Being around constant abuse meant that I was constantly with males who were arseholes, so in my first relationship I was raped and beat quite often and I thought it was normal. I thought it was okay for guys to treat me like crap. I thought it was okay to be in situations that they could cheat on me, or do whatever they want. And all of my relationships up until 10 years ago have been incredibly abusive, incredibly destroying and absolutely awful. 

Yvette: And so I kind of went the opposite. I guess because I had those years of abuse after it stopped for Nicole, and I kind of started growing up towards the end of it, I suddenly realised that sex was a powerful tool. So I went to the opposite, and started using sex as a very easy way to manipulate men. I knew very early on that I could control any man by having sex with him. I would get into relationships, and use sex to my advantage, and get them to take me places and buy new things. Obviously not realising that in my head that behaviour came from abuse. I was very much, I will take what I want and treat them like shit. Which is pretty much what was happening to me as a child, and I was acting out the same behaviour. 

Nicole: Granddad died in jail of prostate cancer, lonely and alone. 

Yvette: I went and visited him in jail with my husband and my child. I was very upset at his funeral, I was the only family member that was upset. That was very difficult because I missed him and I grieved for him, and everyone else hated him. 

I started having flashbacks about the abuse when my daughter reached the age I was when the abuse started. I would be watching her and all of a sudden she would be me, and I would get these feelings and these memories and stuff. I started waking up at night seeing my grandfather at the end of the bed. I just started having all this stuff come back. And I became really really unwell and ended up spending some time in the mental health unit, and getting diagnosed with a whole lot of wonderful diagnoses. I did some stupid stuff. Taking a whole lot of pills, and trying to end the pain in my head I guess. 

Nicole: It's still not usually spoken about by our families. We certainly don't talk about it. We both tried to pull mum and dad into therapy sessions and it hasn't gone well. We now try to talk about granddad in a positive light, so it makes everybody else feel a little bit better about him. There has been times that I've gone to his grave site because everybody else has gone. 

When nana died everyone was upset but I thought, 'good riddance'. Those are my crosses to bare. I still have a lot of anger towards her. I firmly believe nana knew, but not once did she say anything. I know this completely because of that mind fuck that he did, but it was really difficult. So yes, I still have issues with the family, and the knowledge of what they knew, but chose not to say anything, given any opportunity. When I was 17 I just had to speak my truth, because I thought this cannot keep happening to other people. He cannot have this control and manipulation towards others.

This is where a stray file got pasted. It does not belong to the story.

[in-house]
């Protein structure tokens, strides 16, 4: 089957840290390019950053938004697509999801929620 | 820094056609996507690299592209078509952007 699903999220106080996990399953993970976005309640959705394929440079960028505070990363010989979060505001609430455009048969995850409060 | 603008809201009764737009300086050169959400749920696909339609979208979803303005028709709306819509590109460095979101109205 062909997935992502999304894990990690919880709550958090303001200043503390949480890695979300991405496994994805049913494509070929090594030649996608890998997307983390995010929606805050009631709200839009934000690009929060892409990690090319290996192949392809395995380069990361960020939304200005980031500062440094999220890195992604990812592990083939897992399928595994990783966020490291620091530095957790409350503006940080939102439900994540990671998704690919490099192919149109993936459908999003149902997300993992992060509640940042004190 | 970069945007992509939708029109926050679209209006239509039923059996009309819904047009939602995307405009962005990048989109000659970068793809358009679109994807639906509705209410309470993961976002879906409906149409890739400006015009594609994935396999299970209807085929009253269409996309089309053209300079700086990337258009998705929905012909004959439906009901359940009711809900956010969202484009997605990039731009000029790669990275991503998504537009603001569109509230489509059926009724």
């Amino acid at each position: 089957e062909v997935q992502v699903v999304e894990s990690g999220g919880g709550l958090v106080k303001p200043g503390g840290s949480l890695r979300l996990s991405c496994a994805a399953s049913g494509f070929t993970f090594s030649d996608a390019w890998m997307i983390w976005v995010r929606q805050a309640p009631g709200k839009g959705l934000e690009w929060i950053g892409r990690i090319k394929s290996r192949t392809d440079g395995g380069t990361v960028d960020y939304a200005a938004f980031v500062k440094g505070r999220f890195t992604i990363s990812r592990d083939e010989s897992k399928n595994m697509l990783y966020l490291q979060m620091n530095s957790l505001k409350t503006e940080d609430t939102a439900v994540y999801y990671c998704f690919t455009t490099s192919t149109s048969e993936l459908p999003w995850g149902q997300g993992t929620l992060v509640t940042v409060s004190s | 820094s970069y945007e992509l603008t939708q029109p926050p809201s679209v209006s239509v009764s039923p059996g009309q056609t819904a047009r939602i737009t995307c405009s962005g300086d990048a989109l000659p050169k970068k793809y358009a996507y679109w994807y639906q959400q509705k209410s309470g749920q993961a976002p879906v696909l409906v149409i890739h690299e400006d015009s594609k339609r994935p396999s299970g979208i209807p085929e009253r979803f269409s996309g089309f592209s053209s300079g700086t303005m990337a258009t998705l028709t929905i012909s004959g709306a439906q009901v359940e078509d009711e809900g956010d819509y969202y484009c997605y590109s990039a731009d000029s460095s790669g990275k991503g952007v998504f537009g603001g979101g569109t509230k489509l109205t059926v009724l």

I'm quite open and honest about that, but that’s six years’ worth of therapy and a whole lot of pain and heartache for everybody. That's been a really long journey, and I still struggle with it to this day. I have children and I watch my daughter like a hawk. I don't like old people, and losing control. 

Yvette: I definitely don't have that anger towards my family. I hold one person responsible and that is him. I don't know the reasons why nana did what she did, or anyone else. I mean, they have their reasons and I won't hold it against them. So I don't have any anger towards anyone really. 

I'm still a very anxious person. I am still relatively cautious. I don't like men in general. Obviously I'm married, and I'm very lucky with the man I found. I think if I hadn't found him, I would still be single, treating men like shit. I don't do well with men in authority. 

My husband is incredibly loving, shows emotion, really open and honest. There's no manipulation, no aggression or abuse or anything like that. I know that might sound weird but for me, raised voices or standing over me, I find it really hard. He's just really understanding and I guess that's probably the reason why it works, because he just gets it and he's never once judged me. When I was in the mental health unit I put that man through hell, and he still loves me to bits. 

I believe he is the reason I even started to heal, by creating a safe environment for me. Your mind and your body knows that you're in a safe place and it allows you to start having flashbacks, and memories start coming back because you subconsciously know that you feel secure. 

Not that it was nice, I mean, it was a pretty shitty time. Our lives were a warzone. There's nothing I can do about it now, I knew it was necessary. A lot of that was probably unnecessary.